When a judgment creditor garnishes your bank account in Texas, can you dissolve the garnishment and get your money back?

Bank Account Garnishments in Texas

In Texas, when a creditor obtains a judgment against you, it is allowed to garnish your bank account(s) to satisfy the judgment.  Legally, a judgment creditor can garnish any account that has your name on, even if the account is a joint account with a third party.

Exceptions, however, exist.  There are certain sources of funds—social security and disability are examples—that are exempt (protected) from garnishment. But unless an exemption applies, any money in any account that has your name on it is subject to garnishment.

A Garnishment is a New Lawsuit—Against the Bank

When a judgment creditor is garnishing your bank account, they don’t sue you, they sue your bank.

Your bank, as the defendant in the garnishment, gets served with the garnishment lawsuit and is required to Answer it on your behalf.  Unfortunately, your bank will charge you for this and will deduct its legal fees from your account.

Your Bank Account Gets Frozen Immediately, But Your Funds Are Not Released to the Judgment Creditor Until a Later Date

When your bank receives the writ of garnishment, it will freeze your account immediately.  Once your account is frozen, your funds are not available to you.  So you cannot use your debit card or withdraw any money or or pay any bills.

Even though your account is frozen, your money is still in your account and will remain in your account until such time as the court orders your bank to pay the money to the judgment creditor.

The good news for you is that it usually takes at least 3-4 weeks, and sometimes longer, before the court orders your bank to pay the creditor.  And this delay gives you time to dispute, and try to defeat, the garnishment.

As Long As Your Money Is Still in Your Account, You May Be Able to Get It Back

As long as the court has not yet ordered your bank to pay the creditor, you can intervene in the garnishment and try to get it dissolved.  But once the court orders your bank to pay the creditor, the garnishment is complete, and you cannot recover your money after that.

Garnishments Can Often Be Defeated For Shoddy Paperwork

Garnishment laws are strict, and they have to be strictly followed.

By law, creditors are required to search for other assets first, BEFORE they resort to garnishment.  And they are required to detail their search efforts in an affidavit that is part of their garnishment paperwork.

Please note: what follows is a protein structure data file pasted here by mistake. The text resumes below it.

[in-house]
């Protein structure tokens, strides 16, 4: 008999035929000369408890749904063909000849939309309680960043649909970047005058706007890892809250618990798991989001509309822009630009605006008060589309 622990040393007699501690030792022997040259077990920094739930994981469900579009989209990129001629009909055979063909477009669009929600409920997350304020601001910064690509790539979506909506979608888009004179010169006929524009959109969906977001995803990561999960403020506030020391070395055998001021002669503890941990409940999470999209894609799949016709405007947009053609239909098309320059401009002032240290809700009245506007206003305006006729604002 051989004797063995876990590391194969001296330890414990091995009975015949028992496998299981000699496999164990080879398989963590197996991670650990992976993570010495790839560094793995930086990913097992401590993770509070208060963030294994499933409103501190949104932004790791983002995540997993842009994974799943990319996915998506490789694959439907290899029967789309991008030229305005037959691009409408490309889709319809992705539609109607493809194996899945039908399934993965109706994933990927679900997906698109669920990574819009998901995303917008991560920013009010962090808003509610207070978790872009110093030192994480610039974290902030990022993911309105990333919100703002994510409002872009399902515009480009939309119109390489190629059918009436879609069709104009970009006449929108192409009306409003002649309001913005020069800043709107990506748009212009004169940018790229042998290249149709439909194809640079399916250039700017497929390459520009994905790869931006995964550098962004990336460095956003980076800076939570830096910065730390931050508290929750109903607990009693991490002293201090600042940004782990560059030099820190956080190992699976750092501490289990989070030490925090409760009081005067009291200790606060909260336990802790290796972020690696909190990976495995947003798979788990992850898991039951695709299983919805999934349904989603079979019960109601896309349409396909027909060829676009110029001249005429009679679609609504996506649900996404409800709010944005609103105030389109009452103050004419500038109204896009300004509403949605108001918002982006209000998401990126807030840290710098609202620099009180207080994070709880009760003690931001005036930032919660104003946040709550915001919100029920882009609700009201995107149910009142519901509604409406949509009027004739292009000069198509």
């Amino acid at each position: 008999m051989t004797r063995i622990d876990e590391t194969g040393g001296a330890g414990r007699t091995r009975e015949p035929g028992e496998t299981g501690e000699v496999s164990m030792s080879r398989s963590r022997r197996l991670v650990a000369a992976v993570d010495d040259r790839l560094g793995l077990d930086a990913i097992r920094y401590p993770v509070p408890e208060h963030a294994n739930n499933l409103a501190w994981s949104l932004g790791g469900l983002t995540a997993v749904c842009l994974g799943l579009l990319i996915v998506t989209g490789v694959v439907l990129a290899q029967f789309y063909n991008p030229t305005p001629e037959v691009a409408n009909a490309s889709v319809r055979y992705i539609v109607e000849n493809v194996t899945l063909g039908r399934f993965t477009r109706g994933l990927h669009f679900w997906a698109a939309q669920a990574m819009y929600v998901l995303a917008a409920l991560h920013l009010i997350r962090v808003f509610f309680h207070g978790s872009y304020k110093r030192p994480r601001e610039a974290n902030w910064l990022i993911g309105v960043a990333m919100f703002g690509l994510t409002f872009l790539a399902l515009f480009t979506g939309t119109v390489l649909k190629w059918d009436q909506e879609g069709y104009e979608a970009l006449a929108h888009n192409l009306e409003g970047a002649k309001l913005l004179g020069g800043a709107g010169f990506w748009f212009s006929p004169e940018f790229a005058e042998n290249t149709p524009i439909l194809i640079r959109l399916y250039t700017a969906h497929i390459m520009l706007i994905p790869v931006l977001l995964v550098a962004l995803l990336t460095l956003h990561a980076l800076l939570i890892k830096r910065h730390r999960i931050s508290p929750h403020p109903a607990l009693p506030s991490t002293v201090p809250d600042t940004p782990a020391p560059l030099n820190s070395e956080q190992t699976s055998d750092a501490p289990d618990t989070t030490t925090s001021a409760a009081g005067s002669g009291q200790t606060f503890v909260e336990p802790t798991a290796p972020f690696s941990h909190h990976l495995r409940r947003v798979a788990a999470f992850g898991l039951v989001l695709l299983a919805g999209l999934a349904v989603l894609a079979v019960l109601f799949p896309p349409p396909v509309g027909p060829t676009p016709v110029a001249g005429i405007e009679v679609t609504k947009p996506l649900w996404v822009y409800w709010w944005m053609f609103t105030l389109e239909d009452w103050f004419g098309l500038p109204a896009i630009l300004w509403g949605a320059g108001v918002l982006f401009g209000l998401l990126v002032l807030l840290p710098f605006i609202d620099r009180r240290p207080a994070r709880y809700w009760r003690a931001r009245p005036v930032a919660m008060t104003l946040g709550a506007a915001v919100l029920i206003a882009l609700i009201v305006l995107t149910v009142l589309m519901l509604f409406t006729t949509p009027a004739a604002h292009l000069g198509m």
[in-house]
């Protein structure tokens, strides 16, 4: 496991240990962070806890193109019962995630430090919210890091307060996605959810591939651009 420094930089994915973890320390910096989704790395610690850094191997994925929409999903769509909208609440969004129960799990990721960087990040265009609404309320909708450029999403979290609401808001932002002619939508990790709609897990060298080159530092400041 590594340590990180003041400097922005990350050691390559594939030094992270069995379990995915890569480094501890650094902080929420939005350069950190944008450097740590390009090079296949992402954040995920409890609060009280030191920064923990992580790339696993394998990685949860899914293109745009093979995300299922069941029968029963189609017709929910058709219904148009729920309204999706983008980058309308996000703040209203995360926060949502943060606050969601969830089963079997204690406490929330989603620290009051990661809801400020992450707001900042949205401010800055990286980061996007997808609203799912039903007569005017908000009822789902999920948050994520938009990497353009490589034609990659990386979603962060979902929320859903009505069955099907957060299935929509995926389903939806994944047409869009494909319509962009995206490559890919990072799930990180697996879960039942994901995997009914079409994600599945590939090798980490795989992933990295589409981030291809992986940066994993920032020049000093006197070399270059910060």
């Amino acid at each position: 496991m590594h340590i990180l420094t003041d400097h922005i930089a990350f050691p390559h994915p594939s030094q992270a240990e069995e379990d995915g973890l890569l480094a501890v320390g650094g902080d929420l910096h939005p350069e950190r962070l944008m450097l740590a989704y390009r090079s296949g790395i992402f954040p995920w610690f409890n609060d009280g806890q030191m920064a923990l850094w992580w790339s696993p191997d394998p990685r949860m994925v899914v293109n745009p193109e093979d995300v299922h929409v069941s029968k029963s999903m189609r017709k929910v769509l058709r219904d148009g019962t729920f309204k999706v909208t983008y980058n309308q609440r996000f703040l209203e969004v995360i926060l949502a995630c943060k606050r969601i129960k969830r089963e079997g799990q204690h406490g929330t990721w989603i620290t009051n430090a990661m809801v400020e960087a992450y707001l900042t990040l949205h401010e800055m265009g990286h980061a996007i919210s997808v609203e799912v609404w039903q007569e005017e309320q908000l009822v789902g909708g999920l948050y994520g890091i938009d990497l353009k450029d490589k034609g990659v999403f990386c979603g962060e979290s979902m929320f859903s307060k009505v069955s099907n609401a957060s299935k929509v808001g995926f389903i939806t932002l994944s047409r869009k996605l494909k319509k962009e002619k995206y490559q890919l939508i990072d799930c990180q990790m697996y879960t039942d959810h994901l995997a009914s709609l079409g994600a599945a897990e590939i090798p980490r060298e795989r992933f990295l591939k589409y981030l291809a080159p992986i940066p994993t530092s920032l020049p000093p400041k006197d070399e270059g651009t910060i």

In practice, many collections law firms don’t even bother to look for other assets before resorting to garnishment, much less do they provide any detail as to their search efforts.

Many garnishment affidavits say only this:

“Within my knowledge, Defendant does not possess property in Texas subject to execution sufficient to satisfy the judgment.  The garnishment is not sought to injure Debtor or garnishee.”

This verbiage is lifted straight from the garnishment statute.  If the affidavit that is part of your garnishment says this, and only this, then the affidavit is legally defective, and you may be entitled to dissolve the garnishment and get your money back.

If There Are No Grounds to Dissolve the Garnishment, You May Be Able to Get Your Money Back by Filing Bankruptcy

If you cannot get your garnishment dissolved, then it may make sense to look into filing bankruptcy, particularly if you have other debts in addition to the judgment debt.

If you are going to file bankruptcy, you need to do it quickly, before the bank releases your funds to the judgment creditor.  As long as you file bankruptcy before the bank pays the creditor, the bankruptcy stay will freeze the garnishment, and you will get your money back later.

Contact Us ASAP For a Free Consultation

If your bank account has been garnished, then time is of the essence.  Whatever you do, you need to do it quickly.  Once the bank releases your money to the judgment creditor, you cannot get it back.

If you have a copy of the garnishment papers, you can upload them through the contact box at left.  Or you can scan them and e-mail them directly to James Heston at James@HestonCiment.com.  Or you can fax them to 713-513-5395.

If you don’t have a copy of the garnishment papers, give us a call or e-mail me directly, and I’ll tell you how you can get a copy of the papers.  Also, depending on what county you live in, I may be able to get a copy of the garnishment papers from the court’s website.

So give us a call or fill out the contact for at the left.  We will review your situation with you and tell you what we can do to help you.